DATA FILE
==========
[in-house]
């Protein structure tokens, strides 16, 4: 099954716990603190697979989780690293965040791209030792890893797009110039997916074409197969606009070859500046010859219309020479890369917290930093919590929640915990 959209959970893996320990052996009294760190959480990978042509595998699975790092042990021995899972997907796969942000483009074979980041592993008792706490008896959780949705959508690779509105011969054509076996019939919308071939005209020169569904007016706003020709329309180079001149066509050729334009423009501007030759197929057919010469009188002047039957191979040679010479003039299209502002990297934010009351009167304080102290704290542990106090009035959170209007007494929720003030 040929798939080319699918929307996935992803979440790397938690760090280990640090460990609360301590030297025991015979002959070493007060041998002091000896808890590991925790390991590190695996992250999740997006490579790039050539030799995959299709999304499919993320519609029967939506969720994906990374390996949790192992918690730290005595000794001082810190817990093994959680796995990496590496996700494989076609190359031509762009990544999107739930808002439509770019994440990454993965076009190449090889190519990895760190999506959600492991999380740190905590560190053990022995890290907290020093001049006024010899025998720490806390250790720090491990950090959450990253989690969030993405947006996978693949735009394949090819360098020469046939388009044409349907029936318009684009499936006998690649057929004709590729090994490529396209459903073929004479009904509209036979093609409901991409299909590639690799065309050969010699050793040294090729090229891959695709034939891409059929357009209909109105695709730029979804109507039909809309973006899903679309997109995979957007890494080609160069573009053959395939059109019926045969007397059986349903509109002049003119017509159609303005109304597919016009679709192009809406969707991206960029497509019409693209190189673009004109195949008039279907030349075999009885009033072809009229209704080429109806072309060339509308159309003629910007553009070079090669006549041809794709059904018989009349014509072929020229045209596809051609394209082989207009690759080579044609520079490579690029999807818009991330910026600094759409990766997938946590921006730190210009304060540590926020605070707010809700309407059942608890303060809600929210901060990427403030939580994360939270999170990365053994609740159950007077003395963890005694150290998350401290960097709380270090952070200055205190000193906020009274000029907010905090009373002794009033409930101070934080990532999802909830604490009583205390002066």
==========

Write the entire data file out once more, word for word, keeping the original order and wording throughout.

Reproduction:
[in-house]
């Protein structure tokens, strides 16, 4: 099954716990603190697979989780690293965040791209030792890893797009110039997916074409197969606009070859500046010859219309020479890369917290930093919590929640915990 959209959970893996320990052996009294760190959480990978042509595998699975790092042990021995899972997907796969942000483009074979980041592993008792706490008896959780949705959508690779509105011969054509076996019939919308071939005209020169569904007016706003020709329309180079001149066509050729334009423009501007030759197929057919010469009188002047039957191979040679010479003039299209502002990297934010009351009167304080102290704290542990106090009035959170209007007494929720003030 040929798939080319699918929307996935992803979440790397938690760090280990640090460990609360301590030297025991015979002959070493007060041998002091000896808890590991925790390991590190695996992250999740997006490579790039050539030799995959299709999304499919993320519609029967939506969720994906990374390996949790192992918690730290005595000794001082810190817990093994959680796995990496590496996700494989076609190359031509762009990544999107739930808002439509770019994440990454993965076009190449090889190519990895760190999506959600492991999380740190905590560190053990022995890290907290020093001049006024010899025998720490806390250790720090491990950090959450990253989690969030993405947006996978693949735009394949090819360098020469046939388009044409349907029936318009684009499936006998690649057929004709590729090994490529396209459903073929004479009904509209036979093609409901991409299909590639690799065309050969010699050793040294090729090229891959695709034939891409059929357009209909109105695709730029979804109507039909809309973006899903679309997109995979957007890494080609160069573009053959395939059109019926045969007397059986349903509109002049003119017509159609303005109304597919016009679709192009809406969707991206960029497509019409693209190189673009004109195949008039279907030349075999009885009033072809009229209704080429109806072309060339509308159309003629910007553009070079090669006549041809794709059904018989009349014509072929020229045209596809051609394209082989207009690759080579044609520079490579690029999807818009991330910026600094759409990766997938946590921006730190210009304060540590926020605070707010809700309407059942608890303060809600929210901060990427403030939580994360939270999170990365053994609740159950007077003395963890005694150290998350401290960097709380270090952070200055205190000193906020009274000029907010905090009373002794009033409930101070934080990532999802909830604490009583205390002066």